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Huibin Tang, Joseph B Shrager
Mechanical ventilation (MV) is a life-saving measure for those incapable of adequately ventilating or oxygenating without assistance. Unfortunately, even brief periods of MV result in diaphragm weakness (i.e., "ventilator-induced diaphragm dysfunction" - VIDD) that may render it difficult to wean the ventilator. Prolonged MV is associated with cascading complications and is a strong risk factor for death. Thus, prevention of VIDD may have a dramatic impact on mortality rates. Here, we summarized the current understanding of the pathogenic events underlying VIDD...
May 16, 2018: American Journal of Respiratory Cell and Molecular Biology
Laura P B Elbers, Marije Wijnberge, Joost C M Meijers, Dennis C W Poland, Dees P M Brandjes, Eric Fliers, Victor E A Gerdes
INTRODUCTION: Abnormal coagulation tests have been observed in patients with primary hyperparathyroidism (HPT) suggesting a prothrombotic effect of parathyroid hormone (PTH). Vitamin D deficiency (VIDD) is the most frequent cause of secondary HPT. Aim of our study was to investigate the influence of HPT secondary to moderate-to-severe VIDD and vitamin D replacement on the coagulation and fibrinolysis system. SUBJECTS AND METHODS: Prospective cohort study of patients with vitamin D <25 nmol/L with and without HPT, and a control group of patients on vitamin D suppletion...
February 2018: Endocrine Connections
Ashley J Smuder, Kurt J Sollanek, W Bradley Nelson, Kisuk Min, Erin E Talbert, Andreas N Kavazis, Matthew B Hudson, Marco Sandri, Hazel H Szeto, Scott K Powers
Mechanical ventilation (MV) results in the rapid development of ventilator-induced diaphragm dysfunction (VIDD). While the mechanisms responsible for VIDD are not fully understood, recent data reveal that prolonged MV activates autophagy in the diaphragm, which may occur as a result of increased cellular reactive oxygen species (ROS) production. Therefore, we tested the hypothesis that (1) accelerated autophagy is a key contributor to VIDD; and that (2) oxidative stress is required to increase the expression of autophagy genes in the diaphragm...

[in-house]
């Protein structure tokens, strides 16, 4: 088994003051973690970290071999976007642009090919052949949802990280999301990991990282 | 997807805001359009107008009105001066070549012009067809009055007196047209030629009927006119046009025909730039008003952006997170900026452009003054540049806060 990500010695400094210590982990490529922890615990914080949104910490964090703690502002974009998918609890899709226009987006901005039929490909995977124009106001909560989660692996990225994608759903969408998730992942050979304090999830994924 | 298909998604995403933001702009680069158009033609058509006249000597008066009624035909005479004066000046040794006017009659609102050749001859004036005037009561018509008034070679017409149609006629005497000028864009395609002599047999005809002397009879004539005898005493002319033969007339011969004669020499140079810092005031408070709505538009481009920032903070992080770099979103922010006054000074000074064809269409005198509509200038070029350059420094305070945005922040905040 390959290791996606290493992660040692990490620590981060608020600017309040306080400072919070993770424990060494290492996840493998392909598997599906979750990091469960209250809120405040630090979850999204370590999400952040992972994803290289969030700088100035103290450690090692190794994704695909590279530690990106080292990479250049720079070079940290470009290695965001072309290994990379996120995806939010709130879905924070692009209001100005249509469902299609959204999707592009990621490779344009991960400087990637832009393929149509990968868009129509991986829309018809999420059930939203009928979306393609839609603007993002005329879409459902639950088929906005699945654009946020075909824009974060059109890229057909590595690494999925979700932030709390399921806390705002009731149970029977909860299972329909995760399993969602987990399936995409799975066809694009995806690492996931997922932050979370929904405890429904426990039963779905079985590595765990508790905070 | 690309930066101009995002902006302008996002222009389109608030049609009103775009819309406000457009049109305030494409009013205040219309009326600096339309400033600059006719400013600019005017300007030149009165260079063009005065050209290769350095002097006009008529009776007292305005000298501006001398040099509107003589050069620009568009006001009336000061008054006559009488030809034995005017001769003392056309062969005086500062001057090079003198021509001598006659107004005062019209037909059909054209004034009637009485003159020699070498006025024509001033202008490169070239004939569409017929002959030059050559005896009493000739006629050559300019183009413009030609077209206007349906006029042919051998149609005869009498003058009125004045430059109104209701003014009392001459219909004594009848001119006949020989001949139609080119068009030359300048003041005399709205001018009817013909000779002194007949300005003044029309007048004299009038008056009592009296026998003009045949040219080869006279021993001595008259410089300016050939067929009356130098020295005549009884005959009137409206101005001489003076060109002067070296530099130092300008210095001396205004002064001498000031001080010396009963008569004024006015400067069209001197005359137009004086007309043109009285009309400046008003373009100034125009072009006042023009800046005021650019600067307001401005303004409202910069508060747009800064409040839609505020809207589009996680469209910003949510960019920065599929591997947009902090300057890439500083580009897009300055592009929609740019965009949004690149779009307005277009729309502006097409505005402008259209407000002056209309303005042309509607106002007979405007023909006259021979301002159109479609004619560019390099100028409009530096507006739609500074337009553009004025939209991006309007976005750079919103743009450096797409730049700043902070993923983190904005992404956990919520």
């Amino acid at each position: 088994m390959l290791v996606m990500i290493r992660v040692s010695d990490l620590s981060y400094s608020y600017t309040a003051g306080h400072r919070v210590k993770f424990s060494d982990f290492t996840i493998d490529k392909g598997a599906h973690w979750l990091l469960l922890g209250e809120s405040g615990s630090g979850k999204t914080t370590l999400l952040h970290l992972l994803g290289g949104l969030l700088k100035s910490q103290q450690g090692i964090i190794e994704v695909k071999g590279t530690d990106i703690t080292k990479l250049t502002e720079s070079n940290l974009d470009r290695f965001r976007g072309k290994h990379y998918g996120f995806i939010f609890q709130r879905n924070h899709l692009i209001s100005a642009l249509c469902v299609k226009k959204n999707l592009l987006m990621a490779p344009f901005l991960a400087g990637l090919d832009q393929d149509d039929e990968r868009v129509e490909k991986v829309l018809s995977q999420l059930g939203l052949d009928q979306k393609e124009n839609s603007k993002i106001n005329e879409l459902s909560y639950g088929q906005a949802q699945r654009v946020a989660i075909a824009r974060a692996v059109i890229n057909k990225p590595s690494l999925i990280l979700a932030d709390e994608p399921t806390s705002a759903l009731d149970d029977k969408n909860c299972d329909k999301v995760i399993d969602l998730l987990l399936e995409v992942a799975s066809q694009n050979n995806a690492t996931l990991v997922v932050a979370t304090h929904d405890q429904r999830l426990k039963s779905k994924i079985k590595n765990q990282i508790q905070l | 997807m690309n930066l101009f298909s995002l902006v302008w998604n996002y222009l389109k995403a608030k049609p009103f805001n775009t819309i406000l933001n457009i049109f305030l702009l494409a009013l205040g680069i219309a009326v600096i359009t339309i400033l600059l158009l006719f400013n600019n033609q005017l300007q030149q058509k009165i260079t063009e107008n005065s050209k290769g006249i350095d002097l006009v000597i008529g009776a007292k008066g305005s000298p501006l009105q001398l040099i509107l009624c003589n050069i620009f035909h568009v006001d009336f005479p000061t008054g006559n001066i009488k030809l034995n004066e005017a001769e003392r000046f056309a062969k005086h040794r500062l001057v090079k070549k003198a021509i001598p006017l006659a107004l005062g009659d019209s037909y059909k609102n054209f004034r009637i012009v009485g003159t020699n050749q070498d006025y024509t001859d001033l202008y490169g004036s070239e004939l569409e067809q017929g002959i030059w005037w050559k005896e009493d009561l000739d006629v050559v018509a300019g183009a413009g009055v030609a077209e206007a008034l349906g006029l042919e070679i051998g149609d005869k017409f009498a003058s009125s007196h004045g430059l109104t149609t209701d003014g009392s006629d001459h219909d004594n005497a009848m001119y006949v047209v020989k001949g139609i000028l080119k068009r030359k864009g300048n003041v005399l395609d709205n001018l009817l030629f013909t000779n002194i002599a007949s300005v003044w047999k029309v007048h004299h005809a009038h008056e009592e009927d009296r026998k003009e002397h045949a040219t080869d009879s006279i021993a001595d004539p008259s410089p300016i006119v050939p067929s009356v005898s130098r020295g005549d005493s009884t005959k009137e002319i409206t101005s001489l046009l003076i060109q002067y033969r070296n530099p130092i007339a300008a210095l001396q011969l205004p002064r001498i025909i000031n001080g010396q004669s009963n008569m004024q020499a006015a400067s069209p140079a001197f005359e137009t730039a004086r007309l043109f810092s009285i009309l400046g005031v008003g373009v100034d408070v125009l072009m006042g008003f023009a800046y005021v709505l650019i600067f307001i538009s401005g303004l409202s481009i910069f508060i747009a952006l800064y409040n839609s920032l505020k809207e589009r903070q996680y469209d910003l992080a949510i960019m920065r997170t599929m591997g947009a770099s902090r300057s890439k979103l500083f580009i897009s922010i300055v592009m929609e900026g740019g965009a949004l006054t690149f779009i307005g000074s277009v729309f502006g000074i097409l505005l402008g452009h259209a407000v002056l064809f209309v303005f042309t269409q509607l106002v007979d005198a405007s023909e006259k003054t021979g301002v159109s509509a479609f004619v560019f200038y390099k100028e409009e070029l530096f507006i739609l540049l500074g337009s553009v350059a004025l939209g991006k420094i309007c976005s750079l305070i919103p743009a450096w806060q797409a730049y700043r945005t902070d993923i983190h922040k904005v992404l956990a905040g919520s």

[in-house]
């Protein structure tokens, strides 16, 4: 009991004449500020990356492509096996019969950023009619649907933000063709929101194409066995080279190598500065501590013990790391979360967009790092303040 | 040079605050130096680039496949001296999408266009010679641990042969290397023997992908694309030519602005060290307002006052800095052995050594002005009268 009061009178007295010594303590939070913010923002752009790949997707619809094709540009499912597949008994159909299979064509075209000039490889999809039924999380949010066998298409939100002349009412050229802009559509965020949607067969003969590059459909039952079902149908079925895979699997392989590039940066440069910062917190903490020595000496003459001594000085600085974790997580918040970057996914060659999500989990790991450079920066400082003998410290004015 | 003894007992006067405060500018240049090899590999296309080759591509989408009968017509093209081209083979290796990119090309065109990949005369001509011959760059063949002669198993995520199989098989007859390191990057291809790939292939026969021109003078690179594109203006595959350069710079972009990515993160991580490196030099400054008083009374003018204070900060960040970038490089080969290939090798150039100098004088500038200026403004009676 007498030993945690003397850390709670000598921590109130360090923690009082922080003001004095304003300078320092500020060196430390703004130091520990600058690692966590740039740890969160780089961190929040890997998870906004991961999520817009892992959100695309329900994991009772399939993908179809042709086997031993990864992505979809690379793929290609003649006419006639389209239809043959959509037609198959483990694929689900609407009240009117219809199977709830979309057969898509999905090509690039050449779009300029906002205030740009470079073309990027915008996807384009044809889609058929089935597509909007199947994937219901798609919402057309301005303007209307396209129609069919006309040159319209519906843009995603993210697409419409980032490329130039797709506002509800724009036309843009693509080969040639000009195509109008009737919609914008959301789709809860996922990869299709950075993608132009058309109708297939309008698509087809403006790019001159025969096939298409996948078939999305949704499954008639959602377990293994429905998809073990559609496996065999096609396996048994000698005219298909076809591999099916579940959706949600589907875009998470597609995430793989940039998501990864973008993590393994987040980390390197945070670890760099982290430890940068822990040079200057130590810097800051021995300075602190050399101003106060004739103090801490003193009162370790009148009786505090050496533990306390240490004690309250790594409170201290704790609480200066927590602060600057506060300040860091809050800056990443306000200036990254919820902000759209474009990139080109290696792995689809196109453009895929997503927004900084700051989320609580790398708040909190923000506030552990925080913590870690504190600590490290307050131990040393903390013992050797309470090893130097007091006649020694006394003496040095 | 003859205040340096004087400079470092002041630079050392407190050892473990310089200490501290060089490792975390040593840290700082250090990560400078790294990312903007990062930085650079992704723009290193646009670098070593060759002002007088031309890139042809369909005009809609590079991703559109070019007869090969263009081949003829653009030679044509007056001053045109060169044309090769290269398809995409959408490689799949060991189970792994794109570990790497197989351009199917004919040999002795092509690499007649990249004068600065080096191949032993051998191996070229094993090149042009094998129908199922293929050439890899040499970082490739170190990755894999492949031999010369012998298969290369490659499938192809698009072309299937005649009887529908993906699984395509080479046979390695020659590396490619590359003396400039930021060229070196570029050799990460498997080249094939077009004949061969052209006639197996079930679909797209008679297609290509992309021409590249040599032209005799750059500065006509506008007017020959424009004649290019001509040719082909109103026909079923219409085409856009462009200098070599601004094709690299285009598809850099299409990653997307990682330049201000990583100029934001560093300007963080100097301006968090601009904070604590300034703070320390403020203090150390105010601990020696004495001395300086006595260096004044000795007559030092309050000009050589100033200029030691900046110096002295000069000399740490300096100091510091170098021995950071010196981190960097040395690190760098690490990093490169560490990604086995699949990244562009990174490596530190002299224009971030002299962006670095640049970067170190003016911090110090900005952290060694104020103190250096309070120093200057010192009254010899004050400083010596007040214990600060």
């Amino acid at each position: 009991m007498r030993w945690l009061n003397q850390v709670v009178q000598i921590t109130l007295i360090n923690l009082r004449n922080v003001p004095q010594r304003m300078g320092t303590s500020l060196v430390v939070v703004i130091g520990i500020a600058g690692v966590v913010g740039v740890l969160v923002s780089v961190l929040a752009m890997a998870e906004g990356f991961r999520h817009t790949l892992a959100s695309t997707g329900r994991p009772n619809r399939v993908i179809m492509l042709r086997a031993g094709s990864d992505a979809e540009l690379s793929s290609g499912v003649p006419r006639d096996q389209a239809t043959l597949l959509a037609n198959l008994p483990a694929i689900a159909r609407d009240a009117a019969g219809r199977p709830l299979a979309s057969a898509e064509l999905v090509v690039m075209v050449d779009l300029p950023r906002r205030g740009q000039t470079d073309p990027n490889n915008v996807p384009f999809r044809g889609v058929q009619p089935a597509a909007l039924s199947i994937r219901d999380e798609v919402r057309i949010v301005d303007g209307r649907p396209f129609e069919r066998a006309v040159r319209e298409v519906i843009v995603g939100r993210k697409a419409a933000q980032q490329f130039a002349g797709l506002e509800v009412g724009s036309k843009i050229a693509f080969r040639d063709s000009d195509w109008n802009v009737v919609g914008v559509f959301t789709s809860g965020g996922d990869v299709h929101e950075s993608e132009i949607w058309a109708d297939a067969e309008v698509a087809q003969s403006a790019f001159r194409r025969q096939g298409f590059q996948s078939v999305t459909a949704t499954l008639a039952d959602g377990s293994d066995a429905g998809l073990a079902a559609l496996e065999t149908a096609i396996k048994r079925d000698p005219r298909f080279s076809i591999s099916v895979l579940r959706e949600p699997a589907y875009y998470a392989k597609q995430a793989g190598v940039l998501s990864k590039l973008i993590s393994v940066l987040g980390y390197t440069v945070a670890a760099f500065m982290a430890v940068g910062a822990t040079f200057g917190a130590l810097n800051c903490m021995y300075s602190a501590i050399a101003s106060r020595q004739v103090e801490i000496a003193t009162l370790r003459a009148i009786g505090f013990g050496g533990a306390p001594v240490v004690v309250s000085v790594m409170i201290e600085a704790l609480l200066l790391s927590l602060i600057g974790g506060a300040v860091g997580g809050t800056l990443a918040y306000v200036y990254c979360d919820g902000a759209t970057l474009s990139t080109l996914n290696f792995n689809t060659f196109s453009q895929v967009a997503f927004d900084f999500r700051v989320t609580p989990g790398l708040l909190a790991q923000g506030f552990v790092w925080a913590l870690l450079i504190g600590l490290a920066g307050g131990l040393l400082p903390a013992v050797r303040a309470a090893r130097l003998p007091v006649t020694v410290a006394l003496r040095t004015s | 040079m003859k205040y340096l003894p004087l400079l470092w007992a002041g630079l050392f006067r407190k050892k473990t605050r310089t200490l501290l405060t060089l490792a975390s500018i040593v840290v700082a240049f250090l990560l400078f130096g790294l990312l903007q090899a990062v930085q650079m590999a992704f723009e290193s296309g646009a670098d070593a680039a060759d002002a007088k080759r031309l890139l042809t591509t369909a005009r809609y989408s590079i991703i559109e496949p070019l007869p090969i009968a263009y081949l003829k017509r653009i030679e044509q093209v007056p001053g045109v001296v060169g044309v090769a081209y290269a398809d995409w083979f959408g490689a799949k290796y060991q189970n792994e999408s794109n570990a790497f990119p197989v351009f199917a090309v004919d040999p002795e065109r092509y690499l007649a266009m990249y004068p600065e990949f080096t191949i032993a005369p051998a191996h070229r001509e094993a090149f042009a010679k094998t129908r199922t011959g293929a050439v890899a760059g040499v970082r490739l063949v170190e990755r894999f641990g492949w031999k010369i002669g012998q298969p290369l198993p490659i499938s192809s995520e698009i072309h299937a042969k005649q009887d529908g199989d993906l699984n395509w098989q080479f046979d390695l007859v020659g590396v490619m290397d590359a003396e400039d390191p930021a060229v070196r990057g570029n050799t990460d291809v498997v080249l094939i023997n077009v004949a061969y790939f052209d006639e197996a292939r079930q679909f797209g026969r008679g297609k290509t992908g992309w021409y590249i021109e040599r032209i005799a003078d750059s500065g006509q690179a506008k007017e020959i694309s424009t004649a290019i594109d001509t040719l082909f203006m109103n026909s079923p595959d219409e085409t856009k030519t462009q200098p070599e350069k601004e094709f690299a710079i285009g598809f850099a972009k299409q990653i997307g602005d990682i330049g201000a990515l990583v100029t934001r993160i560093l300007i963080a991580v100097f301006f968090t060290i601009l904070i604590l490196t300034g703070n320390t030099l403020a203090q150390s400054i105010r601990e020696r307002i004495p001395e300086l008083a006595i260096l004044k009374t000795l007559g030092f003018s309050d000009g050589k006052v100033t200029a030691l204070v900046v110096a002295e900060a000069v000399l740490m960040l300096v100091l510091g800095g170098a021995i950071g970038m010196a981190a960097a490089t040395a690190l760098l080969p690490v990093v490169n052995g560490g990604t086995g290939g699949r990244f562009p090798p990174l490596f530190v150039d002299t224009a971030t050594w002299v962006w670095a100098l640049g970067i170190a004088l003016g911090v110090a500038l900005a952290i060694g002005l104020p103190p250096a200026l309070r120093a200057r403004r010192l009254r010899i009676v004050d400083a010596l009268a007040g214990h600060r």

February 1, 2018: Free Radical Biology & Medicine
Huibin Tang, Catherine L Kennedy, Myung Lee, Yang Gao, Hui Xia, Francesca Olguin, Danielle A Fraga, Kelsey Ayers, Sehoon Choi, Michael Kim, Amir Tehrani, Yasser A Sowb, Thomas A Rando, Joseph B Shrager
Prolonged use of mechanical ventilation (MV) leads to atrophy and dysfunction of the major inspiratory muscle, the diaphragm, contributing to ventilator dependence. Numerous studies have shown that proteolysis and oxidative stress are among the major effectors of ventilator-induced diaphragm muscle dysfunction (VIDD), but the upstream initiator(s) of this process remain to be elucidated. We report here that periodic diaphragm contraction via phrenic nerve stimulation (PNS) substantially reduces MV-induced proteolytic activity and oxidative stress in the diaphragm...
November 6, 2017: Scientific Reports
Arvind Venkat Namuduri, Gabriel Heras, Jia Mi, Nicola Cacciani, Katarina Hörnaeus, Anne Konzer, Sara Bergström Lind, Lars Larsson, Stefano Gastaldello
The small ubiquitin-like modifier (SUMO) is as a regulator of many cellular functions by reversible conjugation to a broad number of substrates. Under endogenous or exogenous perturbations, the SUMO network becomes a fine sensor of stress conditions by alterations in the expression level of SUMO enzymes and consequently changing the status of SUMOylated proteins. The diaphragm is the major inspiratory muscle, which is continuously active under physiological conditions, but its structure and function is severely affected when passively displaced for long extents during mechanical ventilation (MV)...
June 2017: Molecular & Cellular Proteomics: MCP
Stefan Matecki, Boris Jung, Nathalie Saint, Valerie Scheuermann, Samir Jaber, Alain Lacampagne
Respiratory muscle contractile inactivity during mechanical ventilation (MV) induces diaphragm muscle weakness, a condition referred to as ventilator-induced diaphragmatic dysfunction (VIDD). Although VIDD pathophysiological mechanisms are still not fully understood, it has been recently suggested that remodeling of the sarcoplasmic reticulum (SR) calcium release channel/ryanodine receptors (RyR1) in the diaphragm is a proximal mechanism of VIDD. Here, we used piglets, a large animal model of VIDD that is more relevant to human pathophysiology, to determine whether RyR1 alterations are observed in the presence of diaphragm weakness...
February 2017: Journal of Muscle Research and Cell Motility
Lars Larsson, Oliver Friedrich
Critical care and intensive care units (ICUs) have undergone dramatic changes and improvements in recent years, and critical care is today one of the fastest growing hospital disciplines. Significant improvements in treatments, removal of inefficient and harmful interventions, and introduction of advanced technological support systems have improved survival among critically ill ICU patients. However, the improved survival is associated with an increased number of patients with complications related to modern critical care...